Verse > Anthologies > Henry Wadsworth Longfellow, ed. > Poems of Places > Asia
Henry Wadsworth Longfellow, ed.  Poems of Places: An Anthology in 31 Volumes.
Asia: Vols. XXI–XXIII.  1876–79.
Asia Minor: Troy
Song of the Trojan Captive
Euripides (c. 480–406 B.C.)
(From Hecuba)
Translated by J. Reade

O MY Ilion, once we named thee
      City of the unconquered men;
But the Grecian spear has tamed thee,
      Thou canst never rise again,
Grecian clouds thy causeways darken;—        5
      Ah! they cannot hide thy glory!
Ages hence shall heroes hearken
      To the wonders of thy story.
O my Ilion, they have shorn thee
      Of thy lofty crown of towers!        10
Thy poor daughter can but mourn thee
      In her lonely, captive hours.
They have robbed thee of thy beauty,
      Made thee foul with smoke and gore;
Tears are now my only duty,        15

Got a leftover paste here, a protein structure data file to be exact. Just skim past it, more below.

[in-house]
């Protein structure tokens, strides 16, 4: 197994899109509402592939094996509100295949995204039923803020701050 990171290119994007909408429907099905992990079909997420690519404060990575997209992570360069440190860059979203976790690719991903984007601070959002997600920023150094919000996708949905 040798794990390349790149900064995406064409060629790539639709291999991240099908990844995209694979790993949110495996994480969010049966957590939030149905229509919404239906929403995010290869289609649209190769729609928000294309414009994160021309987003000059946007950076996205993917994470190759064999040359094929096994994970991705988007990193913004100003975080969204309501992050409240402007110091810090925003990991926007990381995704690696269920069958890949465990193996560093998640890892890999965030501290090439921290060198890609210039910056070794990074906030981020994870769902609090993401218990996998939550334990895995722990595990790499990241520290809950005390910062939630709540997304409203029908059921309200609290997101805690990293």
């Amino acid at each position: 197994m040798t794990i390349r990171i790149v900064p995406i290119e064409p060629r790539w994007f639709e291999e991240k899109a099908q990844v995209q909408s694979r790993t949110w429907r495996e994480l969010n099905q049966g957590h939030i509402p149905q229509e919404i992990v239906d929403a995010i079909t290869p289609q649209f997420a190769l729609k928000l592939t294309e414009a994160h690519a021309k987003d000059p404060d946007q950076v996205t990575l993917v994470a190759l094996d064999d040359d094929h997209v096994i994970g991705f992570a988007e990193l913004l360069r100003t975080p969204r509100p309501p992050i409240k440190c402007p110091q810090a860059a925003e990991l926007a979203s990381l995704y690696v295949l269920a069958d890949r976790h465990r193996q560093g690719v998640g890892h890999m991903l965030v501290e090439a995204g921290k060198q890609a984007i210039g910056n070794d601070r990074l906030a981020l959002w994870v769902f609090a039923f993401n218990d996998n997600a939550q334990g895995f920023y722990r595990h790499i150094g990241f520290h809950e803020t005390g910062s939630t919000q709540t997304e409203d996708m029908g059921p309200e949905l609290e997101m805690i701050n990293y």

I shall tread thy streets no more.
O my Ilion, I remember—
      ’T was the hour of sweet repose,
And my husband in our chamber
      Slept, nor dreamt of Grecian foes.        20
For the song and feast were over,
      And the spear was hung to rest,
Never more, my hero-lover,
      Aimed by thee at foeman’s breast.
O my Ilion, at the mirror        25
      I was binding up my hair,
When my face grew pale with terror
      At the cry that rent the air.
Hark! amid the din the Grecian
      Shout of triumph, “Troy is taken;        30
Ten years’ work has now completion,—
      Ilion’s haughty towers are shaken!”
O my Ilion, forth I hie me
      From his happy home and mine;
Hapless, soon the Greeks descried me,        35
      As I knelt at Phœbe’s shrine.
Then, my husband slain before me,
      To the shore they hurried me,
And from all I loved they tore me
      Fainting o’er the cruel sea.        40

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